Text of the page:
Costa Rican Catholics cheer as the patron saint of Costa Rica 'La Negrita' is carried through the square outside the Basilica of Los Angeles in Cartago, Costa Rica, 16 miles (22 kms) south of the capital of San Jose, Wednesday, Aug. 2, 2006. (AP Photo/Kent Gilbert)

'La Negrita', the patron saint of Costa Rica is seen at the Basilica of Los Angeles in Cartago, Costa Rica, (16 miles) 22 kms south of the capital of San Jose, Wednesday, Aug. 2, 2006. More than a million Catholic faithful are expected to make the pilgrimage to visit the Virgin of Los Angeles. (AP Photo/Kent Gilbert)

Costa Ricans stand under the sun to listen to a mass in honor of the patron saint of Costa Rica 'La Negrita' at the Basilica of Los Angeles in Cartago, Costa Rica, some 10 miles south of San Jose, Wednesday, Aug. 2, 2006. (AP Photo/Kent Gilbert)"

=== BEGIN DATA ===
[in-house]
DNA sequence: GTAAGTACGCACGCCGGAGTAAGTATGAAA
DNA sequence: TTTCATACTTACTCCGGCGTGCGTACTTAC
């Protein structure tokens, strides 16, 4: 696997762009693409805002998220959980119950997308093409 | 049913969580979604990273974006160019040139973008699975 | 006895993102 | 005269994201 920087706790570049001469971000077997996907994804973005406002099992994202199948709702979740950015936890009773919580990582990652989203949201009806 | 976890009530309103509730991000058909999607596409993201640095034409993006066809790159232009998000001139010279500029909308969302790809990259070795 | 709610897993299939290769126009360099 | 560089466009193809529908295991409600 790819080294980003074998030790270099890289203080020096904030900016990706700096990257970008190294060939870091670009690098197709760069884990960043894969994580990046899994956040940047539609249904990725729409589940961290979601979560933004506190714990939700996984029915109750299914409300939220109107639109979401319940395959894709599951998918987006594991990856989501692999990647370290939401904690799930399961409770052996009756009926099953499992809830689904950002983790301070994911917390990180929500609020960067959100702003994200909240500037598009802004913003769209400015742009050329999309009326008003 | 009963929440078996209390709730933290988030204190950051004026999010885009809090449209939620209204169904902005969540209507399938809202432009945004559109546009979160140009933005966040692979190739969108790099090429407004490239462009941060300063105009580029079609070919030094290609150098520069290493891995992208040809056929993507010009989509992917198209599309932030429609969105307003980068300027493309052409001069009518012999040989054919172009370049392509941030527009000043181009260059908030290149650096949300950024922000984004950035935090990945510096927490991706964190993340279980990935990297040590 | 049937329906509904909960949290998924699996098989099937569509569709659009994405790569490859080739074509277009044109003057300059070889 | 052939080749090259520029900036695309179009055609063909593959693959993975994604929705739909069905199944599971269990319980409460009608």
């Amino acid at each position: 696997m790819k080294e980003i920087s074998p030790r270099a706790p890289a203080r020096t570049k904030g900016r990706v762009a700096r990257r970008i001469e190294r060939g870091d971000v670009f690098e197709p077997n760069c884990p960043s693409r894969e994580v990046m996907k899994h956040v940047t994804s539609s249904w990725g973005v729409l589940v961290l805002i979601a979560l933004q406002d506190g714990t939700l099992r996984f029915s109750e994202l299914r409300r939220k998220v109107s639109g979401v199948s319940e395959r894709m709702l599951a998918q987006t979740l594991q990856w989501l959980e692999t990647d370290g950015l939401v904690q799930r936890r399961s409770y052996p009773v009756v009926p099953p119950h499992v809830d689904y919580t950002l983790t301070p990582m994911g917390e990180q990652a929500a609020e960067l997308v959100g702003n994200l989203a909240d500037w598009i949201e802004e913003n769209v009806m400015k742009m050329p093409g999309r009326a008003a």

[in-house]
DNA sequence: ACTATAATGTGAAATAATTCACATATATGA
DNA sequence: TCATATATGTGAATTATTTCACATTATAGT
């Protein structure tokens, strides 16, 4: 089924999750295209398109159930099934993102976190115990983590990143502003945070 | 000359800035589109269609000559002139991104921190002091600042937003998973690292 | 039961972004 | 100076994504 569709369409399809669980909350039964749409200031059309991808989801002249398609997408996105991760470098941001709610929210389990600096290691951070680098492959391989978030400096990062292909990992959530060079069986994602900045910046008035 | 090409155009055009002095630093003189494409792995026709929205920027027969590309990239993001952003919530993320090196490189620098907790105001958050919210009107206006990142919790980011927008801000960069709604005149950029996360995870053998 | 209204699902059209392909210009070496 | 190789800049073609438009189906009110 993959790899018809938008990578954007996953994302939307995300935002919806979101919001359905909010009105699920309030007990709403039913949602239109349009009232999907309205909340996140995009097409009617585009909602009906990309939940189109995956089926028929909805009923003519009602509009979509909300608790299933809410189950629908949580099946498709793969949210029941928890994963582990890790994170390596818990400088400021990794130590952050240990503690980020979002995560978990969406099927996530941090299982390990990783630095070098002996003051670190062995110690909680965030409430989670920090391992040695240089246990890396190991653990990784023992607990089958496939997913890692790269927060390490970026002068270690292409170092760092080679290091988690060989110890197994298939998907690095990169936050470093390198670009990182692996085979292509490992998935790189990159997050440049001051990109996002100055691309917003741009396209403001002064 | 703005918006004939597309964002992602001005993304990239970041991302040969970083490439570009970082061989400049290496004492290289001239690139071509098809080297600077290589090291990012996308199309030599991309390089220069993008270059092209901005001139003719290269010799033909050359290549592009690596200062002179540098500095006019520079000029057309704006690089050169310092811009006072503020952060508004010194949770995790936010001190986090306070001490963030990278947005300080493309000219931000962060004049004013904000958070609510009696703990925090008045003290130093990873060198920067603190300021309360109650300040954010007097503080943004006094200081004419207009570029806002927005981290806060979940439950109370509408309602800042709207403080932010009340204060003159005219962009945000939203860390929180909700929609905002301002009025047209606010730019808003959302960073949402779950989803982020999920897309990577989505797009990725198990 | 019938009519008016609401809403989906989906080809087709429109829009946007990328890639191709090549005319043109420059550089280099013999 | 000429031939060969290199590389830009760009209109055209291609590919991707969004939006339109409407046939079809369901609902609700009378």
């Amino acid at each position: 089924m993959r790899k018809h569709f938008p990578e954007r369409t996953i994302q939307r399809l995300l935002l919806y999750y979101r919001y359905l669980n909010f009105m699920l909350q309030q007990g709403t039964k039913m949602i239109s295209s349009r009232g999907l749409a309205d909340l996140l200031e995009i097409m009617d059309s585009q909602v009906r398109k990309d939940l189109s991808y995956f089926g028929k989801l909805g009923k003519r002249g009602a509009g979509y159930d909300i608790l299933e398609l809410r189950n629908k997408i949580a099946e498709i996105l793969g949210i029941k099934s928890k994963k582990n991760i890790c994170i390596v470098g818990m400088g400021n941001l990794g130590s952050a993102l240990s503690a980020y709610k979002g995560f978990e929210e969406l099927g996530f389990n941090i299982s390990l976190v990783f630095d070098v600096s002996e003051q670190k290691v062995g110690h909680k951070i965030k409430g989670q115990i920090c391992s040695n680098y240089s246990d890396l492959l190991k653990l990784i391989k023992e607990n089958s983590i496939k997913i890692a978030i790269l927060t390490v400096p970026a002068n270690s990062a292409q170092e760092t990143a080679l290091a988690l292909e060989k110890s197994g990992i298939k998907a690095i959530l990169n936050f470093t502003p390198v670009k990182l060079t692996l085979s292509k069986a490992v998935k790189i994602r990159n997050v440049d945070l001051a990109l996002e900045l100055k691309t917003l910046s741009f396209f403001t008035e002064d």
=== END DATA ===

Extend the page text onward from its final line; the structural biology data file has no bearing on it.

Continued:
Wednesday, August 02, 2006

Costa Rican devotion to La Negrita

Rosa Maria Bustos cries as she completes her pilgrimage to honor the patron saint of Costa Rica in the Basilica of Los Angeles in Cartago, Costa Rica, 22 kilometers south of the capital of San Jose, Tuesday, August 1 , 2006. Bustos walked 350 kilometers over 8 days from San Vito de Coto Brus in southern Costa Rica to pray to the Virgin of Los Angeles, known locally as "La Negrita". More than a million Catholic faithful are expected to make the pilgramage. During the celebration of the apparition of the Virgin, Costa Ricans from all over the country walk to the basilica in the annual pilgrimage, which is a 405-year-old tradition. (AP Photo by Kent Gilbert)